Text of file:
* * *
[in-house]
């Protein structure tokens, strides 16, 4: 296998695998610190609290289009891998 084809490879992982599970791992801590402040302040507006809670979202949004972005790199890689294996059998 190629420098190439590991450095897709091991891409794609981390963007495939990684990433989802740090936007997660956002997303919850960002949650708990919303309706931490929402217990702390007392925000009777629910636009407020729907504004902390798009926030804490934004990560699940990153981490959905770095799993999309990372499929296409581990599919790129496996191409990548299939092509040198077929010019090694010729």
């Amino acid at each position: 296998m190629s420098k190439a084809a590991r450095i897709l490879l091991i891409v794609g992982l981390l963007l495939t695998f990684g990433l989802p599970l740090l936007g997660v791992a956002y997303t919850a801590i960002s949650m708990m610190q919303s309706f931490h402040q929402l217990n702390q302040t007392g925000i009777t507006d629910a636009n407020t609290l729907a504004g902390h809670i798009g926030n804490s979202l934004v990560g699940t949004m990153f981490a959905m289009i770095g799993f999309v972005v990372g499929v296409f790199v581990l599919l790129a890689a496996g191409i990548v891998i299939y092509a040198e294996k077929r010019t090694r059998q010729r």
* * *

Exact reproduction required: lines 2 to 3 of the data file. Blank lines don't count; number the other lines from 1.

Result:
């Protein structure tokens, strides 16, 4: 296998695998610190609290289009891998 084809490879992982599970791992801590402040302040507006809670979202949004972005790199890689294996059998 190629420098190439590991450095897709091991891409794609981390963007495939990684990433989802740090936007997660956002997303919850960002949650708990919303309706931490929402217990702390007392925000009777629910636009407020729907504004902390798009926030804490934004990560699940990153981490959905770095799993999309990372499929296409581990599919790129496996191409990548299939092509040198077929010019090694010729």
């Amino acid at each position: 296998m190629s420098k190439a084809a590991r450095i897709l490879l091991i891409v794609g992982l981390l963007l495939t695998f990684g990433l989802p599970l740090l936007g997660v791992a956002y997303t919850a801590i960002s949650m708990m610190q919303s309706f931490h402040q929402l217990n702390q302040t007392g925000i009777t507006d629910a636009n407020t609290l729907a504004g902390h809670i798009g926030n804490s979202l934004v990560g699940t949004m990153f981490a959905m289009i770095g799993f999309v972005v990372g499929v296409f790199v581990l599919l790129a890689a496996g191409i990548v891998i299939y092509a040198e294996k077929r010019t090694r059998q010729r």